In a letter of 18 January 1993 to President Aristide, the Secretary-General agreed to the
United Nations' participation in the International Civilian Mission for verifying respect for
human rights and the eradication of all forms of violence in Haiti, subject to the approval of
the General Assembly and under terms to be agreed jointly with OAS.
In the mean time, faced with the announcement by the de facto Government of Haiti that
it was proceeding with the holding of elections for a third of the Senate, the Permanent
Council of OAS adopted, on 13 January 1993, a declaration repudiating the proposed
elections and declaring them to be "illegitimate'' and obstructive of the efforts under way by
OAS and the United Nations towards restoring the democratic institutional framework in Haiti.
The United Nations Secretary general supported the OAS declaration. However, his request
to the de facto Haitian authorities that the elections be canceled was not heeded.
Following the Special Envoy's consultations with the Secretaries-General of the United
Nations and of OAS concerning the mandate of the International Civilian Mission and the
modalities of its operation, the joint ideas were presented to and agreed upon by President
Aristide. The terms of the agreement regarding the Mission were subsequently incorporated
in an exchange of letters between the de facto Prime Minister, Mr. Bazin, and the Special
Envoy on 9 February 1993.
Under the agreement, the International Civilian Mission is to verify respect for human
rights as laid down in the Haitian Constitution and in the international instruments to which
Haiti is a party, in particular, the International Covenant on Civil and Political Rights and the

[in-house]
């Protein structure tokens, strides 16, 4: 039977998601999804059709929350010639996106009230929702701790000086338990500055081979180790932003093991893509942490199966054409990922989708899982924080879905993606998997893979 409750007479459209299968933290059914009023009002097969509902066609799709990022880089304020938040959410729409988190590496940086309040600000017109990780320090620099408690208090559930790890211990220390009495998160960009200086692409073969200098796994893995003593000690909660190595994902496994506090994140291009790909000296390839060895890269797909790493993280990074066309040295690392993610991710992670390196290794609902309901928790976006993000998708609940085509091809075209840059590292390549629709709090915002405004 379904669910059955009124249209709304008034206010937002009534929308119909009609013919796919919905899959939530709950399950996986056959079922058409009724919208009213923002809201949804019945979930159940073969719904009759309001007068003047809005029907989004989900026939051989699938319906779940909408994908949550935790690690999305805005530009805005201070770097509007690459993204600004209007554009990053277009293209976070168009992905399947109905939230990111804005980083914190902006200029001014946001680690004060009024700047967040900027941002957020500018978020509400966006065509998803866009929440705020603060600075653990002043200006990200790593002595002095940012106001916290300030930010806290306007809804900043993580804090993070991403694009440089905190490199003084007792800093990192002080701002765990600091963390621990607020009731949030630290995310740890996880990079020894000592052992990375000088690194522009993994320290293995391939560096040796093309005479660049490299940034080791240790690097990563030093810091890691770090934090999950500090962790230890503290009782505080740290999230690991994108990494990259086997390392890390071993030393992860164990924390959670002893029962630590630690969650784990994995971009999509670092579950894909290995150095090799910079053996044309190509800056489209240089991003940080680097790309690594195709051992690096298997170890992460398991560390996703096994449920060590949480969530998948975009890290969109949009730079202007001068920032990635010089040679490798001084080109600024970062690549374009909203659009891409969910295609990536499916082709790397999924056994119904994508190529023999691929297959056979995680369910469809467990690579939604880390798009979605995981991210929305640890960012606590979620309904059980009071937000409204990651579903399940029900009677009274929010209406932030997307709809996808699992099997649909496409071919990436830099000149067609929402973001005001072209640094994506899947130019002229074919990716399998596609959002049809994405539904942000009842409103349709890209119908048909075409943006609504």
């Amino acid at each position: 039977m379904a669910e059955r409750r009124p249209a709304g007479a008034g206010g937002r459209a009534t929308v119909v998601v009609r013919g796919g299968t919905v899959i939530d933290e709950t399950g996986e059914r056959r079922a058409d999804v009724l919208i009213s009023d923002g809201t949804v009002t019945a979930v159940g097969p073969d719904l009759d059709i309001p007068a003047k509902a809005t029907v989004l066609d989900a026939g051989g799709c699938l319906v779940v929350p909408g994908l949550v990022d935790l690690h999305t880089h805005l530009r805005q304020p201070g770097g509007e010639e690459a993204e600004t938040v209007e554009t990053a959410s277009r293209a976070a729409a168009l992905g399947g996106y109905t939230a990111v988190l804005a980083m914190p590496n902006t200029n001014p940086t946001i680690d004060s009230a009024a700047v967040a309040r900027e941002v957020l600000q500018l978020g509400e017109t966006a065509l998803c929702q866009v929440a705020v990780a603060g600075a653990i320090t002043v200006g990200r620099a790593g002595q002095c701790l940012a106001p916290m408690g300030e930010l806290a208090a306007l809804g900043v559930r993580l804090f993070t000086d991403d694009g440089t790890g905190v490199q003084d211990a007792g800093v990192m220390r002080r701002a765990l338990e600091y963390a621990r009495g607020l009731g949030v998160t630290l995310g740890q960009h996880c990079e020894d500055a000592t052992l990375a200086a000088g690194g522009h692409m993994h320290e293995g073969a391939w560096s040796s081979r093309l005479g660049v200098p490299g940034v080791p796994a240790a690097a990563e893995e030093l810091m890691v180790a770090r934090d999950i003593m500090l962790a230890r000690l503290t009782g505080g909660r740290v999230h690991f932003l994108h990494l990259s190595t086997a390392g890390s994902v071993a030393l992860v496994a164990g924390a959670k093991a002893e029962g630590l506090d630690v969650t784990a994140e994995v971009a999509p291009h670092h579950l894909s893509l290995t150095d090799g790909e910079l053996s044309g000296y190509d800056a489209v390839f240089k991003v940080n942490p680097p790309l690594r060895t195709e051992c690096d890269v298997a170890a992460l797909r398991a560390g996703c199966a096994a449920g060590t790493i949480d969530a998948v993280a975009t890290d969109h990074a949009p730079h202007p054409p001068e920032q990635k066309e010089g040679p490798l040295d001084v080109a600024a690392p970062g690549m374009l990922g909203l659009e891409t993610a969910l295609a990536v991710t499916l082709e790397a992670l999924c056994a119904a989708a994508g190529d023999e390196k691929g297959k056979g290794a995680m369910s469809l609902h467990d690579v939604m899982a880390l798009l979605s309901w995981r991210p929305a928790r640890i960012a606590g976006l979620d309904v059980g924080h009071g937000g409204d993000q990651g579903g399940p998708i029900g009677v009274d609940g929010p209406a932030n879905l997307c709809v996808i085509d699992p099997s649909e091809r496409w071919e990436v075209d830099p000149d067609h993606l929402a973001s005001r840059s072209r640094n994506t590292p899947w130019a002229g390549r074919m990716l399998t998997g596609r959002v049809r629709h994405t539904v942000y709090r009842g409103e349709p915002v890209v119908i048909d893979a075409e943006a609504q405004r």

American Convention on Human Rights. The Mission would devote special attention to the
observance of the rights to life, to the integrity and security of the person, to personal liberty,
to freedom of expression and to freedom of association. The Mission is entitled to receive
communications relating to alleged human rights violations, to visit freely any place or establishment, to enjoy entire freedom of movement within Haitian territory, to interview anybody
freely and privately, to make recommendations to the authorities and verify their follow-up,
to undertake a public information and education campaign on human rights and to use the
mass media to the extent useful for the fulfilment of its mandate. It is understood that the
Mission is authorized to resort to other international procedures for the promotion and
protection of human rights.
The agreement also provides that once the Mission has been deployed, the Special
Envoy would undertake discussions regarding ways and means through which the United
Nations and OAS may assist in reinforcing democracy, accelerating economic development
and professionalizing national institutions, in particular, the judicial system, the armed forces
and the police.
In his 24 March 1993 report to the General Assembly, the Secretary-General
recommended that the Assembly establish the United Nations component of the joint
International Civilian Mission in Haiti. The United Nations component of the Mission is to
comprise some 200 international staff, including 133 human rights observers. OAS provides
another 133 international observers, plus other required personnel for its component. The
report also contained the proposals submitted by the team of three international human rights
experts, which had visited Haiti from 15 to 22 February 1993, including its recommendations
on the deployment of the Mission throughout Haiti, the modalities of its operation and its
needs in terms of personnel and resources.
General Assembly Acts
On 20 April 1993, the General Assembly adopted, without a vote, its resolution 47/20B,
approving the Secretary-General's report and authorizing the deployment of the United
Nations' participation, jointly with OAS, in the International Civilian Mission to Haiti. The